Written by Dani Shapiro

Published by Knopf Publishing Group

This is for all those who love a good family drama spanning multiple decades. A story about the corrosive power of held secrets, the interconnectivity of life and a good mediation of all forms of human condition and relationships. Short, yet powerful.

You can find it here: Bookshop.org

Sam (3.75*)

Written by Allegra Goodman

Published by Dial Press

The January Read With Jenna pick has had some mixed reviews so far, but overall I enjoyed it and do believe it’s a story best read quickly. Luckily, it lends itself well to that and is a fast read. A coming-of-age story about a young girl with a well meaning but distant father (who struggles with addiction) who finds a love for climbing that sees her through (and thrown into) life’s great challenges.

You can find it here: Bookshop.org

Hurricane Girl (4*)

Written by Marcy Dermansky

Published by Knopf Publishing Group

File under the “what the heck did I just read” category, this weird, whacky story is best to go in with no prior knowledge. A little bit fever dream, a little bit horror, a little bit observational fiction, and quite funny … it’s a ride to remember!

You can find it here: Bookshop.org

Chorus (4*)

Written by Rebecca Kauffman

Published by Counterpoint LLC

Much like Signal Fires, this novel will appeal to those seeking great family dramas that span multiple decades and multiple POVs. This follows a family of seven children from the 1920s to the 1950s and how they individually cope with their mother’s early death. For such a little novel I thought Rebecca did a great job giving voice to so many characters and perspectives. It’s a comforting story about those invisible, but mighty, bonds that tie families together. I’m a sucker for sibling stories.

You can find it here: Bookshop.org

Wildoak (4*)

Written by C.C. Harrington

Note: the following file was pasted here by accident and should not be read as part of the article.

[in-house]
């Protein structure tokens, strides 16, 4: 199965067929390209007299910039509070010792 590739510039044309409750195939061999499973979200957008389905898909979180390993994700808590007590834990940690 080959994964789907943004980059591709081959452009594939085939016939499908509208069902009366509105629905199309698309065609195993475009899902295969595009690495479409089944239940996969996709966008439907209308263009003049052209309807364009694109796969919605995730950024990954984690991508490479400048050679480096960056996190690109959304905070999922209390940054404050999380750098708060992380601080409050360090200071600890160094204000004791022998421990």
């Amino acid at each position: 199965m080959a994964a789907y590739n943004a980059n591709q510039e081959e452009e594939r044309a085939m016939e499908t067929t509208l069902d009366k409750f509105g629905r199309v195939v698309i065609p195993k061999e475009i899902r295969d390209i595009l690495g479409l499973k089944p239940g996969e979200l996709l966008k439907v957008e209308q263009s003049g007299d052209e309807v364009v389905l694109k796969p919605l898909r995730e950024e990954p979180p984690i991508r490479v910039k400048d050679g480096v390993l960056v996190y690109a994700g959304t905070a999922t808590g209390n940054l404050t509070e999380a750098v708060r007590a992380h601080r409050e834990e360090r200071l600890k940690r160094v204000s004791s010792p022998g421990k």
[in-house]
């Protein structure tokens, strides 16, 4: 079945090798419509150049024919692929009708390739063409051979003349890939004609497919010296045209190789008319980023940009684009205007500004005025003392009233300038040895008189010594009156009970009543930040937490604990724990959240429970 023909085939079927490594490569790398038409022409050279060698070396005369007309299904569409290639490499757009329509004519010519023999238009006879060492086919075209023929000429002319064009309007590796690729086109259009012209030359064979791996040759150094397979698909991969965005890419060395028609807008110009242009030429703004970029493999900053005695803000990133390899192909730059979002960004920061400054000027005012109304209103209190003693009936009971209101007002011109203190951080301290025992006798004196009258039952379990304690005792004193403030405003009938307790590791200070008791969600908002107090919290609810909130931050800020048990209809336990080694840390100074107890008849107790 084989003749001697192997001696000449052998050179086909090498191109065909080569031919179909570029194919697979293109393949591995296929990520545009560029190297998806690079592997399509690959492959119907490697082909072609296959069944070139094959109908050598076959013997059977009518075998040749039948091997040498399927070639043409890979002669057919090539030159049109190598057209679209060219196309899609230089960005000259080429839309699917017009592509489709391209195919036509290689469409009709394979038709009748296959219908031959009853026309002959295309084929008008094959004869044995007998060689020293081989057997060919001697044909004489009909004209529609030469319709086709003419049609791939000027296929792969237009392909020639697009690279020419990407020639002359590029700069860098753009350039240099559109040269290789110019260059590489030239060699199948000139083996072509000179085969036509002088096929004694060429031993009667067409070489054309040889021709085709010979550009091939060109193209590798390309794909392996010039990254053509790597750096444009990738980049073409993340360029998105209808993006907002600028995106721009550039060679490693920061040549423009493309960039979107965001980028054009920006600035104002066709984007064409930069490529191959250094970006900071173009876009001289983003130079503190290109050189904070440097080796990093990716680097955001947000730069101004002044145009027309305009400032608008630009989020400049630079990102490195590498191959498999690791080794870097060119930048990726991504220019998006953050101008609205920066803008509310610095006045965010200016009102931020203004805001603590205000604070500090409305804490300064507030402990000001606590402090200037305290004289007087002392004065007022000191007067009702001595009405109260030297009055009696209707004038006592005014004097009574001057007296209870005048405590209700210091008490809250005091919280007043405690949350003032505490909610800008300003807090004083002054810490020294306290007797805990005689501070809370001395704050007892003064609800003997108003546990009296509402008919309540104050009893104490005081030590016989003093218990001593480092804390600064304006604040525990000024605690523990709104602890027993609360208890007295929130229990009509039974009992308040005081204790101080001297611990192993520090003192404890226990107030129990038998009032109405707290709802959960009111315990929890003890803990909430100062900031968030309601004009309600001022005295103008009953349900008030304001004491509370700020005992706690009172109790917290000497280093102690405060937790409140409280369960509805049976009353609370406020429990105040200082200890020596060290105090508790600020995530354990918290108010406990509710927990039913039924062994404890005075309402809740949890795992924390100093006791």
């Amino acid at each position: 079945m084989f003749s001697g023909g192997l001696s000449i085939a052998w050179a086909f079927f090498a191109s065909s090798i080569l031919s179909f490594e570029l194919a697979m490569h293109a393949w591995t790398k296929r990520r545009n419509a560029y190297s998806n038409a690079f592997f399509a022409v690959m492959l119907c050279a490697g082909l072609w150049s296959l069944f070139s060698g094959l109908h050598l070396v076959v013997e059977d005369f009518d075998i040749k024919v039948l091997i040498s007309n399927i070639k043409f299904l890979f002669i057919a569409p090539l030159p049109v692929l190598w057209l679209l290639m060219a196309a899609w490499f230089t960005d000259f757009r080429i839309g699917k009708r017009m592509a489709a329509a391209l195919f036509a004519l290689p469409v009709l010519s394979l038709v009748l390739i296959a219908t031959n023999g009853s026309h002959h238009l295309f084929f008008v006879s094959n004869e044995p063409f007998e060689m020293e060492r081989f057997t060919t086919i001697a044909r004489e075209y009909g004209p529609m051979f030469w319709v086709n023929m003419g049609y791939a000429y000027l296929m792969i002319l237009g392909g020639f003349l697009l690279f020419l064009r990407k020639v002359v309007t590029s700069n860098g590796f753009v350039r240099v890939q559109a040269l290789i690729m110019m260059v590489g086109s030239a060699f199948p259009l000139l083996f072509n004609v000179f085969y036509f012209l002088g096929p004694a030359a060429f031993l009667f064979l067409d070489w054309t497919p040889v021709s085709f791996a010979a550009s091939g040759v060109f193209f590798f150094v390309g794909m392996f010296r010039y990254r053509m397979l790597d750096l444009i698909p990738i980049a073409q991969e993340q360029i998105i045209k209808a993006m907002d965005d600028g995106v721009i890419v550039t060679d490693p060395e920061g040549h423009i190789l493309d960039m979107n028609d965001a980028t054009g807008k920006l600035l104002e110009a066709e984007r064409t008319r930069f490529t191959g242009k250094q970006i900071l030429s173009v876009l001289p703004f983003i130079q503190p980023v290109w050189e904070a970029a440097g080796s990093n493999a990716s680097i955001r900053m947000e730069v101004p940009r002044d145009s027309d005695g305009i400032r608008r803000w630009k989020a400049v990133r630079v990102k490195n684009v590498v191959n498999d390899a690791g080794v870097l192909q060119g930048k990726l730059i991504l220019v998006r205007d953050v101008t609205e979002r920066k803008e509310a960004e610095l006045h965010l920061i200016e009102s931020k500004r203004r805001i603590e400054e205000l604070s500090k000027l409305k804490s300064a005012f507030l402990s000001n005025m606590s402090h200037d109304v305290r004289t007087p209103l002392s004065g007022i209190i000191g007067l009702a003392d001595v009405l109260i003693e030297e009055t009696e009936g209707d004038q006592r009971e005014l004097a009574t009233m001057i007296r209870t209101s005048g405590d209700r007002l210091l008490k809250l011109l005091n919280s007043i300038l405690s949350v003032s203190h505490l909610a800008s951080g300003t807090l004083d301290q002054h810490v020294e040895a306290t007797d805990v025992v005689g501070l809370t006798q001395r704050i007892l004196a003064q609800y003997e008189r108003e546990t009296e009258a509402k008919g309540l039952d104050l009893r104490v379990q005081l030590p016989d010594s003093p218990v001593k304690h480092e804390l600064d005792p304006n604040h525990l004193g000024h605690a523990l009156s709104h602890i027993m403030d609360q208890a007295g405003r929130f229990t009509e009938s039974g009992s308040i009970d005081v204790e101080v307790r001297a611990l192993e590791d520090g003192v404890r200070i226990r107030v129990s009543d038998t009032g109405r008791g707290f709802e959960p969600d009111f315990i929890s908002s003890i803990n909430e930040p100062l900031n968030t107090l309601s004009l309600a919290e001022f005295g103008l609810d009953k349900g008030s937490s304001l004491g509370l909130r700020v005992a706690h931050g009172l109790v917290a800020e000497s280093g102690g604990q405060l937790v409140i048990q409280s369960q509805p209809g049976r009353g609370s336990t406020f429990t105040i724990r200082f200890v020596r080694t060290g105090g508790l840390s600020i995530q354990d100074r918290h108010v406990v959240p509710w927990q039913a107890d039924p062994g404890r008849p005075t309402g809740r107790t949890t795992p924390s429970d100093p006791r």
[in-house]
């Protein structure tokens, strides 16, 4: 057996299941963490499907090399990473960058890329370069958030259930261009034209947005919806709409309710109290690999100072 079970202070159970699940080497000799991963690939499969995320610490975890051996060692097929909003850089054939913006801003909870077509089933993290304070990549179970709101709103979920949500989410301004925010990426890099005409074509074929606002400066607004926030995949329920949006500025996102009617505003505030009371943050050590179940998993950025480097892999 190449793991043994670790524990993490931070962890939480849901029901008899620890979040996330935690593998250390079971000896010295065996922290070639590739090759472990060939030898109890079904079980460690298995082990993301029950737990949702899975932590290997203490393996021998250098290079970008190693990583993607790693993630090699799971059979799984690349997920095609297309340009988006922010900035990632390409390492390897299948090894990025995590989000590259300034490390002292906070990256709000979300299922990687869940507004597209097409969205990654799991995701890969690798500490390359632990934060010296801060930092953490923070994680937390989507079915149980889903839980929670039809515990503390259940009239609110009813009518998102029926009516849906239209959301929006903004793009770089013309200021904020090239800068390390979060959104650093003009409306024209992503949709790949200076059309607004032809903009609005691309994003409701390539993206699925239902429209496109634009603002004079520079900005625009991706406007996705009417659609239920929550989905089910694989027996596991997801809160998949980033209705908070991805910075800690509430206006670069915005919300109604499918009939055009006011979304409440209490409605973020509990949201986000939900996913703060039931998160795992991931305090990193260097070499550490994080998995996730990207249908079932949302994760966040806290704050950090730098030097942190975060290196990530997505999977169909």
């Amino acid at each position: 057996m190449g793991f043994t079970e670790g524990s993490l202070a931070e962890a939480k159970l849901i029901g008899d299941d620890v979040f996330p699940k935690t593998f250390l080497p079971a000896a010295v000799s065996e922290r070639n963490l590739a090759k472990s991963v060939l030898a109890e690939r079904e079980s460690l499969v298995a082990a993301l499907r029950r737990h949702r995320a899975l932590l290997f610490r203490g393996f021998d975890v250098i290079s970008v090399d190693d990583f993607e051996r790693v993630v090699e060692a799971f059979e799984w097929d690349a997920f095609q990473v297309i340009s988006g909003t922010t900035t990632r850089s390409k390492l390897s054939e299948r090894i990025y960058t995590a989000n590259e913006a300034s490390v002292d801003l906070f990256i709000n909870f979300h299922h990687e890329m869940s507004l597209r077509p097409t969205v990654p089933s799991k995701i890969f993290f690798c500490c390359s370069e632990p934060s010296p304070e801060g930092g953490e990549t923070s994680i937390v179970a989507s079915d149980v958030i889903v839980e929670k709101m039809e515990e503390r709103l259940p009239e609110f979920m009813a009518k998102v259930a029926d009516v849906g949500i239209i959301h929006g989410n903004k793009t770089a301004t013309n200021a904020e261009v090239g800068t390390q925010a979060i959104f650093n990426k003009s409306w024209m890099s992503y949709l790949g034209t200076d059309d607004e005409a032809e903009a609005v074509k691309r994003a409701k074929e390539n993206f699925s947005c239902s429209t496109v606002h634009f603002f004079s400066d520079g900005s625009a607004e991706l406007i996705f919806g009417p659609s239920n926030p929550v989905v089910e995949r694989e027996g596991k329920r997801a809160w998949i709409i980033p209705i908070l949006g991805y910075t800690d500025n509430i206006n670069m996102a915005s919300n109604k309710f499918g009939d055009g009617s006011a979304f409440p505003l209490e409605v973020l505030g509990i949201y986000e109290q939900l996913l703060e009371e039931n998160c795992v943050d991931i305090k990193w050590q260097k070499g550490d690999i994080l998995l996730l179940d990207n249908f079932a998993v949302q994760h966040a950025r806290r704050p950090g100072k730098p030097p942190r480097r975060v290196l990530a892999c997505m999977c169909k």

Published by Scholastic Press

Those looking for a sweet eco-fable with disability rep will be hard pressed to beat this middle grade story about a young girl in 1960s England, struggling to have her voice heard due to her stutter. Venturing to stay in the countryside with her kindly grandfather she meets a very unlikely friend – an abandoned snow leopard.

You can find it here: Bookshop.org

Emily Wilde’s Encyclopaedia of Faeries (5*)

Written by Heather Fawcett

Published by Del Rey Books

I loved this story. I loved it so much and I will now be on a cozy fantasy only reading kick. I think it’s somewhat best to go into this one with less knowledge. Yes, there are footnotes but they are largely ignorable if need be and get less prominent as the story progresses.

You can find it here: Bookshop.org

Beartown (3*)

Written by Fredrik Backman

Published by Washington Square Press

I listened to this community beloved story on audiobook which was well done, but it’s another novel that feels upsetting in order to be upsetting and just when things are bad they get much, much worse. It’s a YA marketed as an adult fiction story, and therefore every adult is fairly incompetent and never does the right thing and all the kids are wiser than their years and … bah. It just isn’t a book I can recommend except for those who like to read sad fiction in order to be very very sad? Backman is a brilliant writer and always drops nuggets of great wisdom on the human condition, but this wasn’t my favourite of his.

You can find it here: Bookshop.org